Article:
A common problem faced by most social media platforms today is enforcing the age limit rule – kids these days are Internet-savvy enough to sign up for a Facebook or Twitter account without their parents knowing. One of the companies experiencing a tremendous amount of flack for not doing a good job protecting users below 17 when it comes to privacy is Instagram, that popular photo-sharing app we’ve all grown to love that happens to be owned by social media giant Facebook. A lot of concerned citizens – mostly parents and child safety supporters – took their complaints against Instagram to petition site Change.org, asking the company to make default settings private and disable the geotagging feature for users between the ages of 13 and 17.
As it is, anyone who signs up for Instagram will gain an account that’s public by default. They also have the ability to set locations for photos, making it easier to pinpoint exactly where they were captured. Anybody with complete understanding of the Internet and the adage “nothing online is ever private” can adjust their Instagram accounts accordingly: Users can set their account to private should they decide to restrict access to their photos and can opt not to include geolocations in their posts. However, it becomes harder to gauge the level of this understanding in minors who are becoming more prevalent on the social media site – they often reveal their profile photo, full name, school name, grade level, and have the geotagging option on, making it easy for anyone (child predators included) to find out if they are in school, at home, or anywhere else.
Authored by Kristin Geiser, Mary Hofstedt, and Robin Connell, the Instagram petition discusses the issue that although the privacy and geolocation settings are optional and can be modified, they are often activated unknowingly by young users. “The result is that the public can view the exact location where a child’s photos were taken, usually clustering at the child’s home, school, and primary after-school location (e.g., specific soccer field), which means that the child’s daily path or routine is easily identified and mapped,” the petition reads. “If the child’s account is private and geotagged, photos are easily captured in a screen shot, then the geotag follows the picture and is now associated with the image wherever it is pasted/posted (e.g., public accounts). This not only places the user at tremendous risk, but it places the children who are in the images or even linked to the user at risk also — and they have absolutely no control over this.”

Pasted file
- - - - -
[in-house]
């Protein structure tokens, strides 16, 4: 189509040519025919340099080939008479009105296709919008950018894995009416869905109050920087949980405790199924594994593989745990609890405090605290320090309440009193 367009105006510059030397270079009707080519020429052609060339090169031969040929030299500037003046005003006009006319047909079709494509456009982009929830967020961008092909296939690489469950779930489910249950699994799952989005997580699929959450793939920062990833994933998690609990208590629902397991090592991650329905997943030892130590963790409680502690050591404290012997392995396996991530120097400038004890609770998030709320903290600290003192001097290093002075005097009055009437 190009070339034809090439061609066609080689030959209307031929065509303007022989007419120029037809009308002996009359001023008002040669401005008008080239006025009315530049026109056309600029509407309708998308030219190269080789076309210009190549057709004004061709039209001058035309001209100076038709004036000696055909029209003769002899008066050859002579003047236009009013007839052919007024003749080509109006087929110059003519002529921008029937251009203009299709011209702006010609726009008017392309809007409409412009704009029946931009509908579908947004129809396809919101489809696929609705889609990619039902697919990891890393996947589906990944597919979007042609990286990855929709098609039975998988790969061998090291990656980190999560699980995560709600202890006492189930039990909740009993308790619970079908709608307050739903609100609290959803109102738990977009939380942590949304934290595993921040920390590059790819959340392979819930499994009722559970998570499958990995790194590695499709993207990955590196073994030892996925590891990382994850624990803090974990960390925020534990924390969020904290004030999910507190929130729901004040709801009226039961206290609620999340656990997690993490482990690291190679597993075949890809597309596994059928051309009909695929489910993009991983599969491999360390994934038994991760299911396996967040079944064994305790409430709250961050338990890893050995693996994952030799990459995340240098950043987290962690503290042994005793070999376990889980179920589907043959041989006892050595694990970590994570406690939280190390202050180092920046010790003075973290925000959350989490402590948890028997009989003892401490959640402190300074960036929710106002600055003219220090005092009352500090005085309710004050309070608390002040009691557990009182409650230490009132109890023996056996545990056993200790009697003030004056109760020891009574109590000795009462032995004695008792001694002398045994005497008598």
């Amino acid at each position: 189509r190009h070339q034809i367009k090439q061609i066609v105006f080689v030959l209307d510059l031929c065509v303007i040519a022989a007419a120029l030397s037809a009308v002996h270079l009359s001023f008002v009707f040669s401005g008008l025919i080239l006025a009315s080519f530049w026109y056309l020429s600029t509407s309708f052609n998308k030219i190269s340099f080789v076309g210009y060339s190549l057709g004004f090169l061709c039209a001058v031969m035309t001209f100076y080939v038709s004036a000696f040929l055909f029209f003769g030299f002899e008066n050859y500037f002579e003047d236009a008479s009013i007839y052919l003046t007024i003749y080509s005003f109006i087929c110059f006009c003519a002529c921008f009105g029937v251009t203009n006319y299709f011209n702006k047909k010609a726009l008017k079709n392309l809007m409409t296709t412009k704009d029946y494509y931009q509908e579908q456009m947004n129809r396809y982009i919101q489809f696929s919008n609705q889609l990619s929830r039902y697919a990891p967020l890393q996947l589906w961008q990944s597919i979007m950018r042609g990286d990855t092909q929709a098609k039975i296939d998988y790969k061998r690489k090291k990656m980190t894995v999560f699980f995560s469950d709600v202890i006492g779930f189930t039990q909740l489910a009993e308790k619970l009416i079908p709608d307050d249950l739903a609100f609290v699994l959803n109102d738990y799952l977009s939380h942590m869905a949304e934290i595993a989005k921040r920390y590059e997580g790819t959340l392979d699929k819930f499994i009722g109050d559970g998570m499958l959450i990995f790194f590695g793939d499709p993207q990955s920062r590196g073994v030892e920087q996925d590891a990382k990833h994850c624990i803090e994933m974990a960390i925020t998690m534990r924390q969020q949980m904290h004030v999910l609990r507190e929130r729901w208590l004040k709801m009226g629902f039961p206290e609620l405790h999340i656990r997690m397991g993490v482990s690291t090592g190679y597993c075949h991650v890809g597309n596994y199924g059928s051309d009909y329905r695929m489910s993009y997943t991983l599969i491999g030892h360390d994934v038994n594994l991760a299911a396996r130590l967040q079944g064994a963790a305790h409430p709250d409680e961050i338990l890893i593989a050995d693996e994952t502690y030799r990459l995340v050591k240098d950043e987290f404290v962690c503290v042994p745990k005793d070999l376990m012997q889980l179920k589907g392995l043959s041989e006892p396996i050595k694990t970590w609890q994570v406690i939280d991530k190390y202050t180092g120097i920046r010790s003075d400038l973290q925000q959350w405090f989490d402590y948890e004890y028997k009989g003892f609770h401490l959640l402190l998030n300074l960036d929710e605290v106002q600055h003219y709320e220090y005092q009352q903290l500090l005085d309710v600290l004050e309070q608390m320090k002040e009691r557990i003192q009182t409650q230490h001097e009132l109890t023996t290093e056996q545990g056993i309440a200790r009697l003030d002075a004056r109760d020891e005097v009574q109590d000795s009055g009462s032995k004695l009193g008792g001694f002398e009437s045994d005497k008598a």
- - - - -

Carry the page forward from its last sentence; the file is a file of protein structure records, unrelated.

The issue of manually changed settings being restored to the public default whenever a phone’s operating system is upgraded is also mentioned in the plea. “Children and parents who are trying to ensure some degree of privacy for their accounts are not even aware that their settings have changed to public by default with the software upgrade. No notice is sent. The child’s account silently becomes public.”
“Facebook is not doing enough to ensure children under 13 don’t have access to the site,” Joy Spencer, a director of child safety for the Center for Digital Democracy, told the Washington Post. “That raises a number of concerns about safety and because Instagram then is able to collect personally identifiable information on children, which can be used to target ads toward them in the future.”
Nicky Jackson Colaco, Facebook Manager of Privacy and Safety, confirmed with the Post that Instagram currently does not track its underage users and only “asks for data that is essential to operate [their] service.” However, much like its parent company Facebook, it entertains any report on underage and inappropriate activity through proper channels.
The argument of letting people opt-in instead of opt-out is almost as old as Facebook itself – anybody conscious enough to switch it to public ought to understand the risks connected to the setting change. It also is a safe assumption that anyone with a pulse and 100 percent comprehension can easily get on any social media site – including kids – so parents and concerned adults ought to be more proactive and discuss the repercussions of putting up information online, whether the underage user is technologically capable or not. However, it’s a concept that Facebook has evaded this long, and it’s safe to assume Instagram isn’t about to go private by default either. But could some privacy-focused measures for underage users be a compromise the platform is willing to explore? That remains to be seen.
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